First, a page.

CONAN: Before we get too carried away by winds of change, it's important to note that a journalist there was just issued a long sentence for coverage. What is the media like? Are they allowed to operate freely?
UNIDENTIFIED MAN: Well, that's another one of the things that actually has been changing a great deal since the new government took office. I mean, Myanmar used to be - it used to run a close second to North Korea, in terms of how tightly it controlled the press - and the Internet, too. But since President Thein Sein took office in March, those restrictions have been eased dramatically. And the local press is actually having a field day. It's putting things in the front pages that it wouldn't have dreamed of before, like the opposition to the dam, like complaints about the government, like the release of political prisoners.
And this, to me, was even more shocking, Neal. When I stopped at a local newsstand, I saw a business magazine called - appropriately enough - "The Future." And on the cover was a full-page photo of Aung San Suu Kyi, and a lengthy interview inside, and that never would have happened just a few months ago, not unless the publisher wanted to go to jail.
CONAN: And what of the previous regime, the generals? They are, presumably, watching with great interest.
UNIDENTIFIED MAN: Presumably watching with great interest, but the generals who used to run things have now excused themselves from the political stage. You don't see or hear anything about them in the local press anymore. It's like they never existed. And this has some skeptics and some other people, some paranoid people - and you know, given the history of Myanmar, you wouldn't be surprised if there are a lot of paranoid people there - this has some people wondering if the generals are still very much in the picture, calling the shots. And that - these people say that President Thein Sein is basically a puppet and that former supreme leader, Senior General Than Shwe, is still the one really calling the shots, and all of this is just a smokescreen for the military trying to find a different way to stay in power indefinitely, and avoid having what happened in Egypt or Libya happen to them as well.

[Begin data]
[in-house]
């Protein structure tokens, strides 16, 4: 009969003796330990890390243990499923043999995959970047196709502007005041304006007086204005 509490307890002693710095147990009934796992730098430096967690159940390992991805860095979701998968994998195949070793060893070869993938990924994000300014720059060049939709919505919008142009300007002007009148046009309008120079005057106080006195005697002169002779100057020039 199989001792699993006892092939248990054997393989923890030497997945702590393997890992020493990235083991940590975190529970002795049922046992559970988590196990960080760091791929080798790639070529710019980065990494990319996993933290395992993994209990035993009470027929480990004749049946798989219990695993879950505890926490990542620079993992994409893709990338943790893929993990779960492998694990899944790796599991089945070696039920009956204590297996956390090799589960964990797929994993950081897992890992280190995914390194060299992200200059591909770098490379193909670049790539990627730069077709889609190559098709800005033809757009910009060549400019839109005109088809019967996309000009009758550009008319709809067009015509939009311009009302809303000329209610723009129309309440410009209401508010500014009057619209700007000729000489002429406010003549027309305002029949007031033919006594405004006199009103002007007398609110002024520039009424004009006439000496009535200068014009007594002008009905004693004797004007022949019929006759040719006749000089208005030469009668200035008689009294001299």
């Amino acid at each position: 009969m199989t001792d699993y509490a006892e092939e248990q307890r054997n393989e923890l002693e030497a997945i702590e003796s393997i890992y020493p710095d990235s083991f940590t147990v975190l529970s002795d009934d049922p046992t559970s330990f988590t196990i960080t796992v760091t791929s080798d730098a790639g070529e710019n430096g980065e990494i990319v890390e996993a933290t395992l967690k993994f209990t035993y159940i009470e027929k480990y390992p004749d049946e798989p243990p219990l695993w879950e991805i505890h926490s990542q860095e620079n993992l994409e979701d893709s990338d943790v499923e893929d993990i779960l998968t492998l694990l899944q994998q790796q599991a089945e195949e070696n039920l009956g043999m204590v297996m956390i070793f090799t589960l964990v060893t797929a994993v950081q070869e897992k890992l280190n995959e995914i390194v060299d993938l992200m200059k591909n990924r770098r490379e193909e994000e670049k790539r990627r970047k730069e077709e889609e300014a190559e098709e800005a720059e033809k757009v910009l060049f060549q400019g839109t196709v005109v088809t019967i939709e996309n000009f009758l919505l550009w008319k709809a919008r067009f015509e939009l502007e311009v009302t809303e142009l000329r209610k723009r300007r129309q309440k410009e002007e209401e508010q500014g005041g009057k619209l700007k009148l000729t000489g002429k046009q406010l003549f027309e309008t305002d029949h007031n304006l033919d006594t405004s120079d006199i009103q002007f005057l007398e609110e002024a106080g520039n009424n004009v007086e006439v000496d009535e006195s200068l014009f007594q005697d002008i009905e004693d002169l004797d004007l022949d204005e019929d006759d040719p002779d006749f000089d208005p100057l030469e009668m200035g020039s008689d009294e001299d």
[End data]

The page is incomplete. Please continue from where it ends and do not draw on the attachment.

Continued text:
CONAN: Let's get a caller on the line. Kim(ph) is on the line. Kim is calling us from Buffalo.
KIM: Hi, Neal. Thank you for taking my call. I'm an English-as-a-second-language teacher. And in Buffalo, we have a very large Karen and Kareni population coming from Burma. And I was wondering how the government is viewing the conflicts with the ethnic minorities. And I'll take my answer off the air. Thanks.